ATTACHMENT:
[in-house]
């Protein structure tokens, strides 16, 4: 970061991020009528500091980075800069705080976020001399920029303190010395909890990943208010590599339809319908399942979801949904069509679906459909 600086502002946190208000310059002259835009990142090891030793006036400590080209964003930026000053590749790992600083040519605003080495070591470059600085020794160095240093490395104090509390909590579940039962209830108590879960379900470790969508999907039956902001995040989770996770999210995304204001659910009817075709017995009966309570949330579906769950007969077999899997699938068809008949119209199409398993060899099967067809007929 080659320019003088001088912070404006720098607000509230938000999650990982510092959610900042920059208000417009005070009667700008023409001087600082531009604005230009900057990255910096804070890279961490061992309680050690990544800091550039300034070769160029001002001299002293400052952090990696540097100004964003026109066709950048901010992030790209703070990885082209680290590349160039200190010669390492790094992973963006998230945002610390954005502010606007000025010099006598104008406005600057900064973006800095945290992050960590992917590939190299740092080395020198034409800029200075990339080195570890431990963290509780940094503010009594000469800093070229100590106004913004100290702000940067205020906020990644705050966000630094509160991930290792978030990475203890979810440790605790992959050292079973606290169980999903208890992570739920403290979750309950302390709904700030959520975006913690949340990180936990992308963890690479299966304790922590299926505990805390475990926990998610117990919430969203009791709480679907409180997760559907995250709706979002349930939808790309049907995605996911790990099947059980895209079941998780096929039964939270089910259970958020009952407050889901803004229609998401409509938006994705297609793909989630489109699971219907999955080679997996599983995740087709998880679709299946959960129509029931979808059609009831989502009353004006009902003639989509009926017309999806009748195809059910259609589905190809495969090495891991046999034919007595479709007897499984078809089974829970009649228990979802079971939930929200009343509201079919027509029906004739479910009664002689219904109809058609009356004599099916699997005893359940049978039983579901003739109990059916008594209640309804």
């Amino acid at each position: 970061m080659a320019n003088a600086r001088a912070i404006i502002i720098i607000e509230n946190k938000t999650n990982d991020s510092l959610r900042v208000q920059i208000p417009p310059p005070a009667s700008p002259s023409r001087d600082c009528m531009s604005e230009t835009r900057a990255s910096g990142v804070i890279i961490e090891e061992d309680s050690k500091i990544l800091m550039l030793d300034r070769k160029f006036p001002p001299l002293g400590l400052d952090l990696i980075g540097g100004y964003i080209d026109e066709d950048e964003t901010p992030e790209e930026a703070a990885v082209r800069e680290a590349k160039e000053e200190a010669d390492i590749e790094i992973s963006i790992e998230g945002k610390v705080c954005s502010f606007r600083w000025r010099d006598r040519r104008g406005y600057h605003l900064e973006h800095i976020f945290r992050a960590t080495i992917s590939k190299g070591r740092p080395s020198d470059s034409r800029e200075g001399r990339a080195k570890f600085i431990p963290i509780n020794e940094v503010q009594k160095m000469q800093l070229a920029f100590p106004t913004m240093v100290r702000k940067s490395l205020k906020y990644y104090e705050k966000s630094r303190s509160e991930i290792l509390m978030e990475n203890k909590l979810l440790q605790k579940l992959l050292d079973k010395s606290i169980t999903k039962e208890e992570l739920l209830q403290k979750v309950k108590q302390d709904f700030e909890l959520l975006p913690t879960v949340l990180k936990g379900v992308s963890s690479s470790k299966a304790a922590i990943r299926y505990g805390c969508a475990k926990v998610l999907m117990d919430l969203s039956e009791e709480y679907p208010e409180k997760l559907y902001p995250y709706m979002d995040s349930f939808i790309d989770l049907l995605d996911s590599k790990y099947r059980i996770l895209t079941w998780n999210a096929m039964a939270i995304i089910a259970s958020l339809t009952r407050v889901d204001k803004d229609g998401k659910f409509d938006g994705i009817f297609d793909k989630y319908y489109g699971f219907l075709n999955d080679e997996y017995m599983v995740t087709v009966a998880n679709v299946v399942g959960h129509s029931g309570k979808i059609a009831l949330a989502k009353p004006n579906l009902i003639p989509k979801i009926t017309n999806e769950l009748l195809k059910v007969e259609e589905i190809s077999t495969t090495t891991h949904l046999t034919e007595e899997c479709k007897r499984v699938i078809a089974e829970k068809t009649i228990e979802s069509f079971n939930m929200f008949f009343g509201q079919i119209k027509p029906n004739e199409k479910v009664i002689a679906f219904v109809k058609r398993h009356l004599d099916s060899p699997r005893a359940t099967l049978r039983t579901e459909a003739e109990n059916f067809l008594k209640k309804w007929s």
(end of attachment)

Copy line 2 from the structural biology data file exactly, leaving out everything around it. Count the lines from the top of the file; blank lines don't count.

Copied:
């Protein structure tokens, strides 16, 4: 970061991020009528500091980075800069705080976020001399920029303190010395909890990943208010590599339809319908399942979801949904069509679906459909 600086502002946190208000310059002259835009990142090891030793006036400590080209964003930026000053590749790992600083040519605003080495070591470059600085020794160095240093490395104090509390909590579940039962209830108590879960379900470790969508999907039956902001995040989770996770999210995304204001659910009817075709017995009966309570949330579906769950007969077999899997699938068809008949119209199409398993060899099967067809007929 080659320019003088001088912070404006720098607000509230938000999650990982510092959610900042920059208000417009005070009667700008023409001087600082531009604005230009900057990255910096804070890279961490061992309680050690990544800091550039300034070769160029001002001299002293400052952090990696540097100004964003026109066709950048901010992030790209703070990885082209680290590349160039200190010669390492790094992973963006998230945002610390954005502010606007000025010099006598104008406005600057900064973006800095945290992050960590992917590939190299740092080395020198034409800029200075990339080195570890431990963290509780940094503010009594000469800093070229100590106004913004100290702000940067205020906020990644705050966000630094509160991930290792978030990475203890979810440790605790992959050292079973606290169980999903208890992570739920403290979750309950302390709904700030959520975006913690949340990180936990992308963890690479299966304790922590299926505990805390475990926990998610117990919430969203009791709480679907409180997760559907995250709706979002349930939808790309049907995605996911790990099947059980895209079941998780096929039964939270089910259970958020009952407050889901803004229609998401409509938006994705297609793909989630489109699971219907999955080679997996599983995740087709998880679709299946959960129509029931979808059609009831989502009353004006009902003639989509009926017309999806009748195809059910259609589905190809495969090495891991046999034919007595479709007897499984078809089974829970009649228990979802079971939930929200009343509201079919027509029906004739479910009664002689219904109809058609009356004599099916699997005893359940049978039983579901003739109990059916008594209640309804």